A crash course in SCUBA diving for writers. Because, y’know, I like it when people get it right.
If you go diving, you need two essential parts of equipment: a tank with breathing mask, and an inflatable vest.
Well, you may need a diving suit, because you might get cold. The suit, of course, being made of neoprene rubber, makes you float, so to counter that, you need weights. Quite a lot of weights, usually, and the more slight you are, the more weight you generally need.
Better put on a pair of flippers, too.
That’s more like it.
The idea is that you + dive gear have a neutral buoyancy underwater. You don’t float, you don’t sink. You swim around and don’t have to do much except move your flippers. It’s a lot more relaxing than snorkelling.
Before the dive starts, like when you jump out of a boat, it’s a good idea to inflate your vest so that you don’t sink straight away, because that’d be annoying. When you start diving, you deflate the vest to a point where you start sinking. By that time you will have put your regulator in your mouth and you can start breathing from the tank.
The tank contains compressed air. Not oxygen. Air.
There are a few very important things to know about breathing compressed air.
Under water, the weight of the water compresses any air inside your body. Because water weights a lot, this happens quickly. At roughly 10 metres, the pressure is double that at the surface. Double the pressure means air will be compressed into half the volume. If you were to take a fully inflated balloon down there, it would look floppy and deflated. This is the air you breathe: twice concentrated.
But because you’re at depth, and air pressure is about a balance, you don’t notice. Except your ears, because they are cavities with air. Fortunately, they are also connected to your mouth and sinuses, so you grab your nose, shut your mouth and blow. Your ears pop. There. Phew. This is also why you can’t dive with a cold, because you would blow your eardrums.
So you’re happily swimming around breathing twice-concentrated air.
Supposing you went back up. As you do so, the air you’ve been breathing and that’s inside your body expands again. You start using less of it with each breath because its volume increases. Supposing the air was trapped (like in the tank or in your jacket if you’ve inflated it), . But suppose you held your breath or came up very quickly, what do you think would happen to your lungs? THIS IS HOW DIVERS DIE. You never, ever inflate your jacket or hold your breath when going up. You swim. You do so slowly, to let small pockets of expanding air escape out of the rest of your body.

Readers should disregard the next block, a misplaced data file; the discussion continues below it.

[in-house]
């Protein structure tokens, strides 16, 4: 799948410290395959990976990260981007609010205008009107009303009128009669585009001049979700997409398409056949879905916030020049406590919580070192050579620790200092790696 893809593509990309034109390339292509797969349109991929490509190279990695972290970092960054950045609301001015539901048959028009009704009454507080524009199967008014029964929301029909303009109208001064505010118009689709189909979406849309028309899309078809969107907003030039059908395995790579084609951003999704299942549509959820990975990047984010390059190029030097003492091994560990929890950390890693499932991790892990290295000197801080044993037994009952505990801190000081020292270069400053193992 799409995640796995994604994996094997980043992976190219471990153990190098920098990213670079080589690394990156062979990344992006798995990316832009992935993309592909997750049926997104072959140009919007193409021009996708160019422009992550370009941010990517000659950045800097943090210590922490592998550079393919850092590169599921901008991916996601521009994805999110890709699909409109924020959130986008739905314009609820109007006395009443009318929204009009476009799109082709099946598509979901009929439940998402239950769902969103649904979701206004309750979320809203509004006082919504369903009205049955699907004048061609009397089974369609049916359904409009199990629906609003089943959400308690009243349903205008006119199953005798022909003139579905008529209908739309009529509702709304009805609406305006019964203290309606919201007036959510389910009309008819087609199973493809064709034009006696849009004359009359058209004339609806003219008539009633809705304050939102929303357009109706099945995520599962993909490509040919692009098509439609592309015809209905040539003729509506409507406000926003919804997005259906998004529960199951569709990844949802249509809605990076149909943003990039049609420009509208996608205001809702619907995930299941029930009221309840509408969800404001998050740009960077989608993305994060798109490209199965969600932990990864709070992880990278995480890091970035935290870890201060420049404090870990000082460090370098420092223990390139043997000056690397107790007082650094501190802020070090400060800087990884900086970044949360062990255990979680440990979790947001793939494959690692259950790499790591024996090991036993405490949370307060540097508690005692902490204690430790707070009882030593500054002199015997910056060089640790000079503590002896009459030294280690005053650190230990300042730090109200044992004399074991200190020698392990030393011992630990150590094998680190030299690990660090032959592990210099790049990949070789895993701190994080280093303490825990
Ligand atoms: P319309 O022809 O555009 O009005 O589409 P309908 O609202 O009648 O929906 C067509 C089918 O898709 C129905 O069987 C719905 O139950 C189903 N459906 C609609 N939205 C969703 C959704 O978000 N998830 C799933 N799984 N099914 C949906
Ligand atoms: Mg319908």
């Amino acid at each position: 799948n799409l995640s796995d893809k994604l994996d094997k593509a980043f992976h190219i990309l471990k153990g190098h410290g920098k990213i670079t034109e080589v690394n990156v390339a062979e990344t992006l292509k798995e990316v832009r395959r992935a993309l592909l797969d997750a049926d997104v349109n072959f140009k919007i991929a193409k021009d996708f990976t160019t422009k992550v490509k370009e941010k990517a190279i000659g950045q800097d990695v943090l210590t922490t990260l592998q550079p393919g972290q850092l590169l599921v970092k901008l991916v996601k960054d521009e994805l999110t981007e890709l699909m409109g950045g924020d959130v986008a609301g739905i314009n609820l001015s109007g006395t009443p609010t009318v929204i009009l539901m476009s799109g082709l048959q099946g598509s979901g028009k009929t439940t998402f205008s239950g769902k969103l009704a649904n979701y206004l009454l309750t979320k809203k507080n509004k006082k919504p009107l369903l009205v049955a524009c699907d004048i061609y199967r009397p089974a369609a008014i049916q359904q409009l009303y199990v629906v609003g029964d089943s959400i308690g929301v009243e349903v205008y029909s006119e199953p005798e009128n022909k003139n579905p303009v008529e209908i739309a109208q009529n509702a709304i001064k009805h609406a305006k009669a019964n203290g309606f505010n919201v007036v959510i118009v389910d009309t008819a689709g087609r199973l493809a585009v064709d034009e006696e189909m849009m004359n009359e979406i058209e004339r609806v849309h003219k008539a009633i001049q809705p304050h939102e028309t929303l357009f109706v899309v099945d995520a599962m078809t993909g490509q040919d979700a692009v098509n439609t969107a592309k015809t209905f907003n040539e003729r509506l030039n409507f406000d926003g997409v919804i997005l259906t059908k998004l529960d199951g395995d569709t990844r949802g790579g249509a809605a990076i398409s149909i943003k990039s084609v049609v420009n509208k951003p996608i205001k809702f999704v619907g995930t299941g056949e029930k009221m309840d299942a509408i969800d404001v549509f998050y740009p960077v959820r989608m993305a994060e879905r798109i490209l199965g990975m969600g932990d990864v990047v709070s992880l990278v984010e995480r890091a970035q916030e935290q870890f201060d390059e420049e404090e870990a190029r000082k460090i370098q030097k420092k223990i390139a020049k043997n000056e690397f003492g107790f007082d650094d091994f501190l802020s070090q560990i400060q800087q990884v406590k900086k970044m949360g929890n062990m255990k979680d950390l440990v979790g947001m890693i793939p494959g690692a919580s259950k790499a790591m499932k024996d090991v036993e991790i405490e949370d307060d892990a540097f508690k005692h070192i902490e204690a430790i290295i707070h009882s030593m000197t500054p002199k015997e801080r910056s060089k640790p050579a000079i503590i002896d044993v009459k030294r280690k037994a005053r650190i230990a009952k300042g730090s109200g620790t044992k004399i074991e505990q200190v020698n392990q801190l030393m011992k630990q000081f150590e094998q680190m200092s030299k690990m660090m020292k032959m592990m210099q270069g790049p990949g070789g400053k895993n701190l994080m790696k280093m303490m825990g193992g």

Make a dive plan. Ten metres is a very common dive depth. Because it gets dark quickly underwater, you find most wildlife in the first ten metres anyway. Because of the concentration/pressure thing, your air will also last you much less long the deeper you go. Plus you have to plan multiple decompression stops, and you want to have enough air in the tank to execute them, so yeah, you have to plan the dive and stick to it. Something like: you dive for 50 minutes at 10-12 metres, have a 2-minute decompression stop at 2 metres to allow the compressed air to escape your body. Anchor chains are excellent spots for decompression stops, but fancy dive boats will have a bar hanging over the side.
What about the bends?
The bends happens when small air bubbles remain trapped in the blood stream (because the diver ignored dive tables or came up too fast). These bubbles will often become trapped in the joints, where they hurt (hence, the bends). But if those bubbles get stuck in the brain or lungs it’s bye, bye.
The bends can happen with shallow dives as well as deep dives. You are likely to get the bends if you accidentally shoot to the surface even from the bottom of a swimming pool. I’ve seen that happen to people, and I can tell you that two weeks in a hyperbaric chamber is not your idea of fun.
Back to air volume and water pressure. Supposing that instead of going up, you wanted to go further down, say, to about 30 metres (which is not a very long distance at all!). At this depth, you have so much water pressing on the air, that every breath is super-concentrated. Air is only 19% Oxygen. Seventy percent of air is Nitrogen. Congratulations! You have now concentrated the Nitrogen in the air so much, that it’s arrived at a concentration where it’s poisonous. Nitrogen narcosis kicks in from about 30 metres. It makes you woozy and unable to concentrate. As part of your Advanced Open Water certificate you have to do a deep dive. I remember distinctly sitting on the sand trying to write something on a slate while a bunch of crazy batfish had taken a liking to the glass in my mask. It was an odd feeling, being unable to remember how to add up (one would say that’s a normal state of affairs for me) or even write your own name. Fortunately, it’s also completely reversible with no lingering effects.
If you want to dive deeper than 40 metres, you need special air tanks and special equipment, and training. This is not the domain of the casual or recreational diver.
- Your characters never inflate anything to go up to the surface or they die
- Your characters will swim back to the surface, taking decompression stops in a process that may take up to 10 minutes.
- Or they will get the bends and spend weeks in a hyperbaric chamber. Or die.
- Your characters can’t dive any deeper than 40 metres max on normal air. Just can’t. Or they will start doing really weird things down there that will most likely kill them. Navy divers and rescue divers will go a lot deeper than that, but with special equipment.